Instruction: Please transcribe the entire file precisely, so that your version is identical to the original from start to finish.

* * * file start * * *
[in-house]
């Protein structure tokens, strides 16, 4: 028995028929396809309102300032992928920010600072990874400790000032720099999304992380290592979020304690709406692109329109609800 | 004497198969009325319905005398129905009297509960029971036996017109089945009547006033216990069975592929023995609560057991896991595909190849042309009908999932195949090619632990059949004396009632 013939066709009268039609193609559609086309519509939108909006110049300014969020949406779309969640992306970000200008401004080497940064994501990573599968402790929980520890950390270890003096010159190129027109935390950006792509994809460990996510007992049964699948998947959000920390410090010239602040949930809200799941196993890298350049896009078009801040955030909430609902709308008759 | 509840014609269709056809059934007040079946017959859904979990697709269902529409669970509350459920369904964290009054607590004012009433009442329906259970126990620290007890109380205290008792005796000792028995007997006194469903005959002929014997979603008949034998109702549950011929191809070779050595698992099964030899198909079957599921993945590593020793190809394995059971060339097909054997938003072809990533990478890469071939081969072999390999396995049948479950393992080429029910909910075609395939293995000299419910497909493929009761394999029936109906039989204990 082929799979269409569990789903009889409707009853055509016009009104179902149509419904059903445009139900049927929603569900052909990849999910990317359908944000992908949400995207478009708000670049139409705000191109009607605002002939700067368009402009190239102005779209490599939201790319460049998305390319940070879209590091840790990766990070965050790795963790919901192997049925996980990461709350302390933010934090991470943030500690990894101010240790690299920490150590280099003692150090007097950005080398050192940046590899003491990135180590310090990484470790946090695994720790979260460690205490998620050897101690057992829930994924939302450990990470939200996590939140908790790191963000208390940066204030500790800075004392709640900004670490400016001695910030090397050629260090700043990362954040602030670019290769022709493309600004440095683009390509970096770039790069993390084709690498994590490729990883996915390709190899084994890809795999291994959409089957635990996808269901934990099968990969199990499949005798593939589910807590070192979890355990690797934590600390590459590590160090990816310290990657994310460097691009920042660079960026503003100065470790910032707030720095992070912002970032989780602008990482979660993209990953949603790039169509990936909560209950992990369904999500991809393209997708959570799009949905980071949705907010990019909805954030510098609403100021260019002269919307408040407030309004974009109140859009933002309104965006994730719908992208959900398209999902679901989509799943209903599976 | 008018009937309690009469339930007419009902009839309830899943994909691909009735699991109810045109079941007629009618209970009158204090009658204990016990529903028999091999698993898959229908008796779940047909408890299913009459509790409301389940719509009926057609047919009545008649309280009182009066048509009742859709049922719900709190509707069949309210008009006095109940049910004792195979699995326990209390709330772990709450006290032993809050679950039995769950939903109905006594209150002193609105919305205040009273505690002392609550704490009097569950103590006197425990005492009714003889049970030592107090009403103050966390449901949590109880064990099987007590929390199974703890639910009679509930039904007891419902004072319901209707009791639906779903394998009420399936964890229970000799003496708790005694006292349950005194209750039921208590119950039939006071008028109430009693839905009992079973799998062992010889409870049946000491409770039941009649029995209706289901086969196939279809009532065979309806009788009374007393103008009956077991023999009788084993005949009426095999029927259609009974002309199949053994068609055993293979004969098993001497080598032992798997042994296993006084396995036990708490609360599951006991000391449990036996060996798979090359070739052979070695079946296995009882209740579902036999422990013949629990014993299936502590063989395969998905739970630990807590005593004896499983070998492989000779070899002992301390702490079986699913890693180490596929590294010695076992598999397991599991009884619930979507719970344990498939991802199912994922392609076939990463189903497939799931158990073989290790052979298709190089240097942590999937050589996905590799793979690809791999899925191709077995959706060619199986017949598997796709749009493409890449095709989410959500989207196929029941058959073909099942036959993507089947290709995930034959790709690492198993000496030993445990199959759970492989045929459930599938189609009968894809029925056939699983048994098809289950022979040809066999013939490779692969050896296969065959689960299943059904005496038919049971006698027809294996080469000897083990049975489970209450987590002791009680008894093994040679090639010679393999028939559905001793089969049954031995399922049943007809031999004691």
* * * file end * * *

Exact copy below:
[in-house]
């Protein structure tokens, strides 16, 4: 028995028929396809309102300032992928920010600072990874400790000032720099999304992380290592979020304690709406692109329109609800 | 004497198969009325319905005398129905009297509960029971036996017109089945009547006033216990069975592929023995609560057991896991595909190849042309009908999932195949090619632990059949004396009632 013939066709009268039609193609559609086309519509939108909006110049300014969020949406779309969640992306970000200008401004080497940064994501990573599968402790929980520890950390270890003096010159190129027109935390950006792509994809460990996510007992049964699948998947959000920390410090010239602040949930809200799941196993890298350049896009078009801040955030909430609902709308008759 | 509840014609269709056809059934007040079946017959859904979990697709269902529409669970509350459920369904964290009054607590004012009433009442329906259970126990620290007890109380205290008792005796000792028995007997006194469903005959002929014997979603008949034998109702549950011929191809070779050595698992099964030899198909079957599921993945590593020793190809394995059971060339097909054997938003072809990533990478890469071939081969072999390999396995049948479950393992080429029910909910075609395939293995000299419910497909493929009761394999029936109906039989204990 082929799979269409569990789903009889409707009853055509016009009104179902149509419904059903445009139900049927929603569900052909990849999910990317359908944000992908949400995207478009708000670049139409705000191109009607605002002939700067368009402009190239102005779209490599939201790319460049998305390319940070879209590091840790990766990070965050790795963790919901192997049925996980990461709350302390933010934090991470943030500690990894101010240790690299920490150590280099003692150090007097950005080398050192940046590899003491990135180590310090990484470790946090695994720790979260460690205490998620050897101690057992829930994924939302450990990470939200996590939140908790790191963000208390940066204030500790800075004392709640900004670490400016001695910030090397050629260090700043990362954040602030670019290769022709493309600004440095683009390509970096770039790069993390084709690498994590490729990883996915390709190899084994890809795999291994959409089957635990996808269901934990099968990969199990499949005798593939589910807590070192979890355990690797934590600390590459590590160090990816310290990657994310460097691009920042660079960026503003100065470790910032707030720095992070912002970032989780602008990482979660993209990953949603790039169509990936909560209950992990369904999500991809393209997708959570799009949905980071949705907010990019909805954030510098609403100021260019002269919307408040407030309004974009109140859009933002309104965006994730719908992208959900398209999902679901989509799943209903599976 | 008018009937309690009469339930007419009902009839309830899943994909691909009735699991109810045109079941007629009618209970009158204090009658204990016990529903028999091999698993898959229908008796779940047909408890299913009459509790409301389940719509009926057609047919009545008649309280009182009066048509009742859709049922719900709190509707069949309210008009006095109940049910004792195979699995326990209390709330772990709450006290032993809050679950039995769950939903109905006594209150002193609105919305205040009273505690002392609550704490009097569950103590006197425990005492009714003889049970030592107090009403103050966390449901949590109880064990099987007590929390199974703890639910009679509930039904007891419902004072319901209707009791639906779903394998009420399936964890229970000799003496708790005694006292349950005194209750039921208590119950039939006071008028109430009693839905009992079973799998062992010889409870049946000491409770039941009649029995209706289901086969196939279809009532065979309806009788009374007393103008009956077991023999009788084993005949009426095999029927259609009974002309199949053994068609055993293979004969098993001497080598032992798997042994296993006084396995036990708490609360599951006991000391449990036996060996798979090359070739052979070695079946296995009882209740579902036999422990013949629990014993299936502590063989395969998905739970630990807590005593004896499983070998492989000779070899002992301390702490079986699913890693180490596929590294010695076992598999397991599991009884619930979507719970344990498939991802199912994922392609076939990463189903497939799931158990073989290790052979298709190089240097942590999937050589996905590799793979690809791999899925191709077995959706060619199986017949598997796709749009493409890449095709989410959500989207196929029941058959073909099942036959993507089947290709995930034959790709690492198993000496030993445990199959759970492989045929459930599938189609009968894809029925056939699983048994098809289950022979040809066999013939490779692969050896296969065959689960299943059904005496038919049971006698027809294996080469000897083990049975489970209450987590002791009680008894093994040679090639010679393999028939559905001793089969049954031995399922049943007809031999004691």